On 11 May, the Brigade attacked the Afghan’s main positions on Khargali Ridge and Kaffir Kot. The assault was carried Out by 1/XIGR, 2/XIGR and The North Staffordshire Regiment with 123rd Outram’s Rifles in reserve. By mid—day all objectives had been captured and the enemy. forced to retire in disorder, abandoning their guns and much equipment. Although the Afghan regulars showed little inclination to stand and fight, this was not the case with the tribesmen, Shinwaris, who could not resist joining in. Total casualties for the Brigade were 924, mostly wounded.

Of the guns captured by the Battalion, a Gardiner machine gun was later presented to the 1/6GR and a mountain gun to the 1/5GR.

Two days after the battle, 1/XIGR formed part of the advance guard for the move of the 2nd Brigade to Loe Dakka. The next two and a half months were spent at Landi Khana on routine piqueting and road protection duties. During this period the Battalion also provided the escort for the Boundary Commission whose job it was to mark the new boundary with stone pillars. In September the Battalion finally marched back through the Khyber Pass to Nowshera and then, in early 1920, to Abbottabad..

However, they were not to remain there long as, once again, Afghanistan posed a threat, this time at the head of the Kurram Valley where they took up positions overlooking Peiwar Kotal. 1/XIGR and 1/5CR moved to Kohat and then on to Darsamand further up the valley. As the Afghans declined to withdraw, l/XIGR were ordered to advance to Parachinar. This had the desired effect and the Afghans withdrew, leaving the Battalion to enjoy a stay in this pleasant area before returning to Abbottabad.

In June 1920 1/XIGR was hurriedly sent to Iraq to help quell the Arab rebellion that had broken out there. The rebellion was put down but only after the Battalion had seen some sharp fighting for which it was congratulated on its conduct. Lt Col Johnson, who had been awarded the DSO for service in the 3rd Afghan War, received Brevet promotion and Lt R Faulkner a bar to his MC.Early in 1921 the Battalion sailed for India and returned to Abbottabad where it remained until disbandment in July 1921.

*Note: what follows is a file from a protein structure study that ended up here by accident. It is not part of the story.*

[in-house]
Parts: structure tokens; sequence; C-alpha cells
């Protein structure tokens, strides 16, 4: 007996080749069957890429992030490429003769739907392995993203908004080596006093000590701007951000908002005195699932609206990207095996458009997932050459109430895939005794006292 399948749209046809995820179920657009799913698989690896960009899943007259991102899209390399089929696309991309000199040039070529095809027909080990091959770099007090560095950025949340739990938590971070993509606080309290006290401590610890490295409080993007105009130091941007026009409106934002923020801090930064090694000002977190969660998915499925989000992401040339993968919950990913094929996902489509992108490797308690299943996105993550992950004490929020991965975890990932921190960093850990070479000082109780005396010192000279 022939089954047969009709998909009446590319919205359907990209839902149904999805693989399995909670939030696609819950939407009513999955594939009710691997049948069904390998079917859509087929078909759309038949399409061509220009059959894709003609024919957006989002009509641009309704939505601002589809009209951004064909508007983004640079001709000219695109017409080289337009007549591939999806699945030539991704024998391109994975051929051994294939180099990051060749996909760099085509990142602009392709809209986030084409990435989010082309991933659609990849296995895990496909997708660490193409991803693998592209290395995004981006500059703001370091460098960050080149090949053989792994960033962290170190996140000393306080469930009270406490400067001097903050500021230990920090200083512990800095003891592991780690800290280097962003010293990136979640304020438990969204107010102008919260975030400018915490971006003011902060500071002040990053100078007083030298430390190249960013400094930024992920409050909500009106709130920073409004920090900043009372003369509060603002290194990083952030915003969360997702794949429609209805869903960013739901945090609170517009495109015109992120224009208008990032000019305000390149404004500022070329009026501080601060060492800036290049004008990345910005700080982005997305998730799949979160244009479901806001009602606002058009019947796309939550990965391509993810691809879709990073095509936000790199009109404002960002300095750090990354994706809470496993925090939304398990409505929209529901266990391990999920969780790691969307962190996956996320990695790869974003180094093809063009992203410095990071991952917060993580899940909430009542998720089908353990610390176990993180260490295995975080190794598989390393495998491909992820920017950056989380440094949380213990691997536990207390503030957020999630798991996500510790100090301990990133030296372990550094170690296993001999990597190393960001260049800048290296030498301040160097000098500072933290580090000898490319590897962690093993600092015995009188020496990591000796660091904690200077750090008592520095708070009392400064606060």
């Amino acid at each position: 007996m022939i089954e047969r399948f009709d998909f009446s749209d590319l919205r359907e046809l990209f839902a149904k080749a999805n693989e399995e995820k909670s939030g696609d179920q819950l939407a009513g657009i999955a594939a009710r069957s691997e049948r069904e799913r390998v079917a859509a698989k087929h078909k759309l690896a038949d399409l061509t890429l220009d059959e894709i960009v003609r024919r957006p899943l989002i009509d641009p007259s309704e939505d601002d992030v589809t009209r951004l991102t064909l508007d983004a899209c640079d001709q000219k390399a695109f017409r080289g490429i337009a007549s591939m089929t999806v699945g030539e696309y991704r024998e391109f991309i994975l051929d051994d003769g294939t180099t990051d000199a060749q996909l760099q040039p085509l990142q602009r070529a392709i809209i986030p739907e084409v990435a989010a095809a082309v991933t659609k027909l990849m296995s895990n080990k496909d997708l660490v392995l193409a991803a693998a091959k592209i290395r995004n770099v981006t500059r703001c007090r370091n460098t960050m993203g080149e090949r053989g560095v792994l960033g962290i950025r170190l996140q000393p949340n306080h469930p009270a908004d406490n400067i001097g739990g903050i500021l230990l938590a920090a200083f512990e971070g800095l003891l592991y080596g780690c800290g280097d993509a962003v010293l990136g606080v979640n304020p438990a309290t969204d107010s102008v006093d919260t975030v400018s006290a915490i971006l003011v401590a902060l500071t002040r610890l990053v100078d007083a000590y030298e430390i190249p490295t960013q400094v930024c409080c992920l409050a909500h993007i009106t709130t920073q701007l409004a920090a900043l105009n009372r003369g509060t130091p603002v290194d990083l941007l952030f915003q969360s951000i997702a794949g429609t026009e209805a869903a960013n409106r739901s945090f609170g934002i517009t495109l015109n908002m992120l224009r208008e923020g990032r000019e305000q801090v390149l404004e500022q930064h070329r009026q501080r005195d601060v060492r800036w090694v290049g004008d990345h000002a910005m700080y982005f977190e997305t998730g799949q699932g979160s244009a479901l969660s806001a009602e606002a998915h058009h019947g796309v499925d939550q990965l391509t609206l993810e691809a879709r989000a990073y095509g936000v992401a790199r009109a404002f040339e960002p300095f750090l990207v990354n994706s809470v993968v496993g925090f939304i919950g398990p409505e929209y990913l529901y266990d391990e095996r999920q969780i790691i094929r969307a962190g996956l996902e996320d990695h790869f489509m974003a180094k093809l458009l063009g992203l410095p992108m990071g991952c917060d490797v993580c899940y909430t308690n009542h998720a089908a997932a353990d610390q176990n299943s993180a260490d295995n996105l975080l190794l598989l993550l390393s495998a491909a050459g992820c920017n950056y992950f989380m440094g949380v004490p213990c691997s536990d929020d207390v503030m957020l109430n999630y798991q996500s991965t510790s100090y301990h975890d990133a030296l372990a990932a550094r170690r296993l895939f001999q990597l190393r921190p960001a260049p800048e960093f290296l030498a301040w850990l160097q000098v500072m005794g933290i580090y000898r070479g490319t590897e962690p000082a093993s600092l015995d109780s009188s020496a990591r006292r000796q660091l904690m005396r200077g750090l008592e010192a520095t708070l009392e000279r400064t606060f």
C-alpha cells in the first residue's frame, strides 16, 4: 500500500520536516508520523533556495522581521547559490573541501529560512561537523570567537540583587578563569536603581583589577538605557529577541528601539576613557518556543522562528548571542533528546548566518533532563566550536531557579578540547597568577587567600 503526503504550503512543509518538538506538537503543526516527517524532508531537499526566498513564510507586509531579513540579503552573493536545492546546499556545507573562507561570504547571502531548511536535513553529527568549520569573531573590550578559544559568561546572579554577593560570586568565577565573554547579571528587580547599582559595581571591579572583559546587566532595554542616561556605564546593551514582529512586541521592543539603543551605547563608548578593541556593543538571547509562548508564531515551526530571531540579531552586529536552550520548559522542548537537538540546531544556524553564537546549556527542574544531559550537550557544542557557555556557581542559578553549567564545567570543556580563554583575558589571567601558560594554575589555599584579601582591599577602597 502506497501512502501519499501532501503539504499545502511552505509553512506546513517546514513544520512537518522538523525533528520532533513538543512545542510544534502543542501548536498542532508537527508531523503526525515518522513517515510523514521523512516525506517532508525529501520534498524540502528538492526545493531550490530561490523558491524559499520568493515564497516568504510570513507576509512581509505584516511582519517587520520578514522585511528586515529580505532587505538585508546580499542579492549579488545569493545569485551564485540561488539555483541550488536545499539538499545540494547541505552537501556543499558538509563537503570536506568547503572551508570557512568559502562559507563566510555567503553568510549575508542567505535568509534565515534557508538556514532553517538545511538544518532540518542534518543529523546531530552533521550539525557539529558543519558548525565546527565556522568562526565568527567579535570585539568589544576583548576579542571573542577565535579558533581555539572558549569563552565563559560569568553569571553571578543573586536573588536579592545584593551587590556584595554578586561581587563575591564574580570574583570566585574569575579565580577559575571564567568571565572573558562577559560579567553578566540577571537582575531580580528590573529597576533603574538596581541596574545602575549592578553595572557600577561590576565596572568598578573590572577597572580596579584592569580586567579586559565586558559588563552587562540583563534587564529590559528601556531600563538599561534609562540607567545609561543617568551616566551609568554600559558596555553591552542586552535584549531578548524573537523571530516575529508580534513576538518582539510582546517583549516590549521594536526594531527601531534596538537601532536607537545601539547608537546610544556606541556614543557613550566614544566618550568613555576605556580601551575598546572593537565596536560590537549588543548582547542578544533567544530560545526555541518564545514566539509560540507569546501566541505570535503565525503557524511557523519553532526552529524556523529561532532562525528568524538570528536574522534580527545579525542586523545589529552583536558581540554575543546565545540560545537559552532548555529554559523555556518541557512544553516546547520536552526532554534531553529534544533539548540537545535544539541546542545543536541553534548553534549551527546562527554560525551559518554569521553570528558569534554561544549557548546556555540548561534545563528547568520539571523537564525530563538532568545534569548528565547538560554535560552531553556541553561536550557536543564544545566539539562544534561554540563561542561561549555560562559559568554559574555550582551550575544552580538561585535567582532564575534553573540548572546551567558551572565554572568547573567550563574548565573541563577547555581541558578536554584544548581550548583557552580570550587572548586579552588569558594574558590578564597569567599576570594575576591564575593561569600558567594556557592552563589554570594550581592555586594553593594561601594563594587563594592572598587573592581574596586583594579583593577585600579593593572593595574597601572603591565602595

When it was formed the Regiment was officially designated as 11th Gurkha Rifles (11GR), but it soon became confused with the 1/1st Gurkha Rifles (1/1GR). An officer who had joined 1/11GR from 1/1GR found that his bank account had been credited twice with the same amount in the same month, one to 1/lGR and the other to 1/11GR. When he pointed out the error, he was curtly told that there was no mistake. However, when it came to the ears of the Army Commander, the paymaster concerned was told to put the matter straight at his own cost and the officer was told to keep the bonus. Even the Gazette of India was guilty of confusing the titles. To avoid any further confusion the Regiment decided to ,use the Roman figure ‘XI’ in its title.

The XI Gurkha Rifles had no official badge of its own. All ranks continued to wear the badges and buttons of their parent units. However, it did have a badge to head its note paper. This was crossed kukris, blade edges up, with ‘Xl’ between and ‘Gurkha Rifles’ on a scroll below. (This badge was adopted by the 11th Gorkha Rifles when it was reformed by the Indian Army in 1948). However, there is at least one photograph of a British Officer wearing a cap badge of similar design but without the scroll. It is probable that some, if not all, battalions may have had badges made unofficially at their own expense.

* Andrew Templer is the grandson of Captain Harold Edward Templer, who was an officer with the 1st Battalion, 11th Gurkhas Rifes.